Not all edible crops are destined for the food shelf — almost 600 million hectares of land is used to grow crops for ethanol, for instance. That means vast quantities of corn, wheat, rice, sorghum, sugar cane, cassava, and sugar beets are going into cars’ fuel tanks instead of people’s mouths. The move toward electric and hydrogen-powered vehicles could take a significant chunk out of this market. If all of that land were converted back to food production — a big assumption, but go with it — we could feed 280 million more people, according to one study from the University of Virginia.
Finally, there’s the food we grow to feed the animals we eat. Almost half the grain in the world goes to feed livestock, according to the UN. Animal husbandry is an ancient part of many cultures; livestock are used to produce other things besides meat, such as wool and dairy products; and many cattle, especially in developing nations, consume pasture or vegetable matter not eaten by humans. Still, reducing meat consumption by half could free up a quarter of the world’s grain supply for humans.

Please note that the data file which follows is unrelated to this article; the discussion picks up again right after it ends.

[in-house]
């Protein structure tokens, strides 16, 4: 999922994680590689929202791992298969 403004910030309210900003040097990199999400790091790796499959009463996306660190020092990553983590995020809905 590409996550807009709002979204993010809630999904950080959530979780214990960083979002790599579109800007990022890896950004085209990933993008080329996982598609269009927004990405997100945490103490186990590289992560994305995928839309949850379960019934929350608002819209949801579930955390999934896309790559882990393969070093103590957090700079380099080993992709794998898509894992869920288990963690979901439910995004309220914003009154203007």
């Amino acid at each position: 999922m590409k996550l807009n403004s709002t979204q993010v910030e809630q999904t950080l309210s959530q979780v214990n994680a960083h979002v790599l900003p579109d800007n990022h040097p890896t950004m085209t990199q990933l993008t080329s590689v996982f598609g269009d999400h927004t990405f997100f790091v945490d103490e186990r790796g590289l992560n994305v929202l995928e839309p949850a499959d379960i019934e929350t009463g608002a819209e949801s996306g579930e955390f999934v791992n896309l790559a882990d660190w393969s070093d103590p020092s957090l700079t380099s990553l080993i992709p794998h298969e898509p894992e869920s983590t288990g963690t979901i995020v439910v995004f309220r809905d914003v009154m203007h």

Any number of combinations of the actions described here would put global food output well above the 7.4 billion metric tons needed to feed almost 16 billion people. Of course, these are just back-of-the-envelope calculations. Politics, economics, culture, and commerce all play major parts in development and trade, ensuring that no agricultural system will ever be optimal. But even with more realistic targets for reducing waste, reclaiming lost farmland, and redistributing our food supply, we have more than enough land to take care of a growing global family.
That’s not the only benefit that could come from better agricultural management. Ruminant animals alone — e.g., sheep, goats, and cows — account for at least 2.5% of global greenhouse gas production; eating less of them means raising fewer of them, so emissions would shrink. Meanwhile, the UN estimates that restoring carbon and nutrients to degraded soil for cultivation would cost a relatively reasonable $300 billion and suck up the equivalent of all our carbon emissions for the next two decades, buying us precious time to bring the rest of the global economy in line with net-zero.